Introduction: Beat Box
This beat box is a box, fitted with multiple LED lights that turn on when the sound recieved by the sensor surpasses a certain threshold.
Step 1: Requirements
-1 Arduino Uno
-An Arduino sound sensor (four pins)
-As many LED lights as you want
-Resistors (same amount as LED's you use) -
-10 x 25 cardboard box -Worbla -Paint
Step 2: Connecting the Arduino, Breadboard and Sound Sensor
The sound sensor has four pins: The AO, the GND, the VCC (aka the +) and the DO. You have to connect the pins with the Arduino in the following way:
AO = AO GND = GND VCC (+) = 5V DO = Digital Pin 2
You can also look at the table for reference.
The Arduino, sound sensor and the breadboard are connected with each other as seen in the reference picture. In the picture there's only one LED connected however, you can always connect more if you want to. Of course you have to make sure every LED has their own resistor. The resistors have to be connected to just one jumper that's connected to the GND of the Arduino.
So the order from the LED to Arduino is: Digital pin on Arduino, LED light -, LED light +, resistor, GND on Arduino.
Step 3: Soldering and Wiring
After making sure everything worked correctly, I soldered everything and resized the breadboard to make sure it fits in your box.
Please be kind to the poor soldering job, I'm just a stress-filled student with no technical comprehension whatsoever after all.
Step 4: Coding the Project
The file "soundsensor.ino" contains the code that I have used for my project. The sound sensor may need some tweaking of the sensitivity. I did this by going to the serial monitor (top right in Arduino software) and looking at the "analog" value. If it's somewhere around 20, you put the "int_threshold" in the code at 21 or something close. You can also play around with the sensitivity of the sound sensor itself by turning the little knob on top of the blue rectangle.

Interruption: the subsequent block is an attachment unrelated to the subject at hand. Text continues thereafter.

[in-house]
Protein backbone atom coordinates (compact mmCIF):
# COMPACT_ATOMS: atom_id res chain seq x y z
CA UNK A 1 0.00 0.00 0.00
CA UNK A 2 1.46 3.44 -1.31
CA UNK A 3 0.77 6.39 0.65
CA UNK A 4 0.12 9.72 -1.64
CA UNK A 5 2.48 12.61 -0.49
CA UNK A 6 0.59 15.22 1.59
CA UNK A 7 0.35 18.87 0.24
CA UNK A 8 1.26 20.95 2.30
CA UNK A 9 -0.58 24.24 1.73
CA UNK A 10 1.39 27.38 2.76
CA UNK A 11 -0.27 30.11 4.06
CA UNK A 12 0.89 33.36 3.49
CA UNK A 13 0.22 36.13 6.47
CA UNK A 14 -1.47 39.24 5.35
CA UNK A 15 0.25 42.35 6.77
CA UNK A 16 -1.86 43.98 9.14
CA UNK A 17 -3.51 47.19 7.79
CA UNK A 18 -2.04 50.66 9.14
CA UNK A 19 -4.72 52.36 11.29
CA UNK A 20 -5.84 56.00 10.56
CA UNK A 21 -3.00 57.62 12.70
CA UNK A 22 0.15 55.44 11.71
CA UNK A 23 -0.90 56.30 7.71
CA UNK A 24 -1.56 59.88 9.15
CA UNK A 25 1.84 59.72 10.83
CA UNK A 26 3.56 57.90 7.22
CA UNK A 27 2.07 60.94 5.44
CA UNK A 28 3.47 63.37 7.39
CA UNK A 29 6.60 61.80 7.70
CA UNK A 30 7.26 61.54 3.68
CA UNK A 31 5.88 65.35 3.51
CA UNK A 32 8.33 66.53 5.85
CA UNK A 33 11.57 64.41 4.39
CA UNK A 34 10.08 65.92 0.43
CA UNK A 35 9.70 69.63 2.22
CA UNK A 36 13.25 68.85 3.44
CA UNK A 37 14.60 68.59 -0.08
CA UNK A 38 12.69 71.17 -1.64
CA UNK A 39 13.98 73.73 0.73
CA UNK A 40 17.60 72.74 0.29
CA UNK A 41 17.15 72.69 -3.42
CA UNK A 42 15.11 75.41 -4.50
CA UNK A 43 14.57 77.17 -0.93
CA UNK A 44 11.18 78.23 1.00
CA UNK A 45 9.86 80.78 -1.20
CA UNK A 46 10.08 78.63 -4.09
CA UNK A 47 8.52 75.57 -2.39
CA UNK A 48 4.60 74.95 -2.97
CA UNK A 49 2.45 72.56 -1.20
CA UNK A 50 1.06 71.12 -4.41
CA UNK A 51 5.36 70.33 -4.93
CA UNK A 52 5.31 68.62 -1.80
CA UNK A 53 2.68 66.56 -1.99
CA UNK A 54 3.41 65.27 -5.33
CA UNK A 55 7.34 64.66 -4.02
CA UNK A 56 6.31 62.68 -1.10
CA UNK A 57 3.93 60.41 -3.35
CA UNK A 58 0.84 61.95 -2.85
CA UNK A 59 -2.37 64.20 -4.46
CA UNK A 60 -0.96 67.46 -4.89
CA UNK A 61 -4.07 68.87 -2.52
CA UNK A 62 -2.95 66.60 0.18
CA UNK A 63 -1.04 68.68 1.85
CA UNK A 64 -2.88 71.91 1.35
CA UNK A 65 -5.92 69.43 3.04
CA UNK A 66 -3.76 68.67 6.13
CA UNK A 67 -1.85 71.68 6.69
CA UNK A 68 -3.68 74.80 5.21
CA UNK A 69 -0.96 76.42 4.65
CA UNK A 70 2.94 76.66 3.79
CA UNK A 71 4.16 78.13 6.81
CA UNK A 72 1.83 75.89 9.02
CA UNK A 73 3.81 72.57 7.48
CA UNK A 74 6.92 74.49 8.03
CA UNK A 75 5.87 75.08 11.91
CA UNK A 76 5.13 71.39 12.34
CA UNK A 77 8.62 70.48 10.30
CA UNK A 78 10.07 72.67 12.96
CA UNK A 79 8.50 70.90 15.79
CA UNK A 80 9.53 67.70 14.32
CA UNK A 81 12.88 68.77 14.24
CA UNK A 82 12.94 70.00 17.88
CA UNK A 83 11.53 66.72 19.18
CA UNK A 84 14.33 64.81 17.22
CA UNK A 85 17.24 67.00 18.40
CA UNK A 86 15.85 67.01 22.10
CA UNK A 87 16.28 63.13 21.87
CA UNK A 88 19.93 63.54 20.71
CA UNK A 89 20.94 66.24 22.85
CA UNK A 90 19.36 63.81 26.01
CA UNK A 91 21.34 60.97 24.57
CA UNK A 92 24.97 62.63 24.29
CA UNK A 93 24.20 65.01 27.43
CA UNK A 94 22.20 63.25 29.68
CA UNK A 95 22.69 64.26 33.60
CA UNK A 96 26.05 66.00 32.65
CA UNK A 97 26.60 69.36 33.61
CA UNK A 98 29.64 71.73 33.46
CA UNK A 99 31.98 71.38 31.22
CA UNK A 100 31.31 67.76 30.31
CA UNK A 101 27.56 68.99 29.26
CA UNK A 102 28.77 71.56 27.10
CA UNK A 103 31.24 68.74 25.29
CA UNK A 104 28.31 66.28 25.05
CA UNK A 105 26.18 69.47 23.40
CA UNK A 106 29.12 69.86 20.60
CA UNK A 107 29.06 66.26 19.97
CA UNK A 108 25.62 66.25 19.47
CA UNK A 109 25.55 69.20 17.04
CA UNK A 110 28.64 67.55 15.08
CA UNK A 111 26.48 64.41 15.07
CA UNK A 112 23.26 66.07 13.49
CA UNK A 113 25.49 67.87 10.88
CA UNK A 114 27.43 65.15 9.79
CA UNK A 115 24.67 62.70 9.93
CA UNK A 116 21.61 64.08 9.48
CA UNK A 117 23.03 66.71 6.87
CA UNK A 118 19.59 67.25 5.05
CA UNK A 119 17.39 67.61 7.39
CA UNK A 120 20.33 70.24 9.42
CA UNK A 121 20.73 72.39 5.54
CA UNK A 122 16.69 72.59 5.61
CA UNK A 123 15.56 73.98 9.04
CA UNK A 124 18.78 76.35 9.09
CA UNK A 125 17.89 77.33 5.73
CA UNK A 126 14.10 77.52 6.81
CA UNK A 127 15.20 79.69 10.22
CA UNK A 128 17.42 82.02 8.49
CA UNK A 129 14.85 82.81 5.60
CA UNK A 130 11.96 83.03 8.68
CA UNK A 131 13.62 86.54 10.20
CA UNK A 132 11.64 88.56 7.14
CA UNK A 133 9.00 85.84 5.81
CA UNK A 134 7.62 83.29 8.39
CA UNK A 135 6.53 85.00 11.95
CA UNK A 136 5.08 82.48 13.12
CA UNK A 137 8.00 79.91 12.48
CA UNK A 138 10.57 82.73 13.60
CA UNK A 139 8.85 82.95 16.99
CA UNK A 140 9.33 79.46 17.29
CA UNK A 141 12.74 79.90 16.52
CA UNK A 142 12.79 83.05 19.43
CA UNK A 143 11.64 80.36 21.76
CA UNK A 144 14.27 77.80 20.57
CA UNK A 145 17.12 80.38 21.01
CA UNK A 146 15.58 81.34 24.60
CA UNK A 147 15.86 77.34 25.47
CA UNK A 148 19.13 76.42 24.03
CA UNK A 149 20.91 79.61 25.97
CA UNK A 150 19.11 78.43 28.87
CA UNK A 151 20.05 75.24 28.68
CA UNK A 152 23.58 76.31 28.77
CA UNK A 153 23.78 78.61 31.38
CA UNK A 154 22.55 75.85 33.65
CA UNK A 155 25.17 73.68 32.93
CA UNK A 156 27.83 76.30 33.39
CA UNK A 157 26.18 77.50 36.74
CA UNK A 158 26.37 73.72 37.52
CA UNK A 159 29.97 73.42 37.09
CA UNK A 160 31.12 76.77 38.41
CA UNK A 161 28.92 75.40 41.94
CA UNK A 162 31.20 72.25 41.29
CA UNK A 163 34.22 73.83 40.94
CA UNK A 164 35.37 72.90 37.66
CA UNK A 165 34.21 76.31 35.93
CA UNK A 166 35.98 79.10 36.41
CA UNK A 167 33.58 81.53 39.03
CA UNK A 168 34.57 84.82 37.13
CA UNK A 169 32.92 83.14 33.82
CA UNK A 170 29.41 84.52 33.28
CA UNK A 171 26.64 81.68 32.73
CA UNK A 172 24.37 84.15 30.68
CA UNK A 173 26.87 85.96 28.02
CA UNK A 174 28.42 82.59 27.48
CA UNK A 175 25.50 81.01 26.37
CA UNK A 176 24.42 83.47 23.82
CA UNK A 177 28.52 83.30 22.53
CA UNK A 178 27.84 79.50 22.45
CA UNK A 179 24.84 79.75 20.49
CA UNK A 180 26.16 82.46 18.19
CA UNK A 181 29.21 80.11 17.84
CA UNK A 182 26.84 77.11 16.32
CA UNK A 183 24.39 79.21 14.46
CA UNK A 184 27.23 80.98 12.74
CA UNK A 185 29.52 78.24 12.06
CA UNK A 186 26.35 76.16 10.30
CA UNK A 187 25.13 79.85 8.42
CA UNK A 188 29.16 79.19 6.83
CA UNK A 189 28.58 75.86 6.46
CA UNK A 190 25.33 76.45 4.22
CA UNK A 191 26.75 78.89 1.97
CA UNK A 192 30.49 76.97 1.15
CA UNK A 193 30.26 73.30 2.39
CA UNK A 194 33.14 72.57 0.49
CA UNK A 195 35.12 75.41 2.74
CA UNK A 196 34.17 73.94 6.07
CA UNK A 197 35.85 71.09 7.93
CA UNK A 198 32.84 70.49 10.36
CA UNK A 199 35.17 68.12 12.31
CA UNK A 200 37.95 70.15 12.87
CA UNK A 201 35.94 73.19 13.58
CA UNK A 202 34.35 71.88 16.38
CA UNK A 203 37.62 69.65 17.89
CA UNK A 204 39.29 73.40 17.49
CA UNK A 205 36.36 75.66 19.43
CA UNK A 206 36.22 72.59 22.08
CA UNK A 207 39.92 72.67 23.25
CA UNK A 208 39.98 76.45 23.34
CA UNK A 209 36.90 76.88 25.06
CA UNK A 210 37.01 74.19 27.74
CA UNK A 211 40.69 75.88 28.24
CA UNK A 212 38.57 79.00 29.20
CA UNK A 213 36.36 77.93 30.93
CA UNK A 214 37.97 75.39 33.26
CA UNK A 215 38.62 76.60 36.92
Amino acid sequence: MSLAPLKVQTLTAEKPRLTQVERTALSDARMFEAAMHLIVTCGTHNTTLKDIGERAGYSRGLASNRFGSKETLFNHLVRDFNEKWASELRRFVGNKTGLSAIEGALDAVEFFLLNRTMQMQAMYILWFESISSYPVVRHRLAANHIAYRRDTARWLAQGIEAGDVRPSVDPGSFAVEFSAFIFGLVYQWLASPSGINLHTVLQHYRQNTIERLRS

Step 5: Building the Housing
For the housing of the project, I used a simple cardboard box to begin with. I then covered it with Worbla, a certain type of thermoplastic, for durability. I also made some details on the casing using Worbla, and made the "lock" out of EVA foam. While the Worbla was still moldable, I made five holes on top of the box for the LED's to go trough, and a hole in the back for any wiring. Make sure the holes are big enough!
I didn't prime the Worbla before painting on purpose, as I knew I wanted to mimic a rough, leather-like texture. After letting the Worbla cool down, I painted the box completely black. Then I dabbed on various colors in layers to avoid any area turning a fake, same color.
And then you just put all of your hardware into the box! I used the back hole for the wire to my power source and my sound sensor, so I can put its microphone wherever I want. However, I didn't make anything to make the hardware fit easier into the box. I'd probably have done that if I had just a bit more time.
Now all you have to do is choose your favourite music!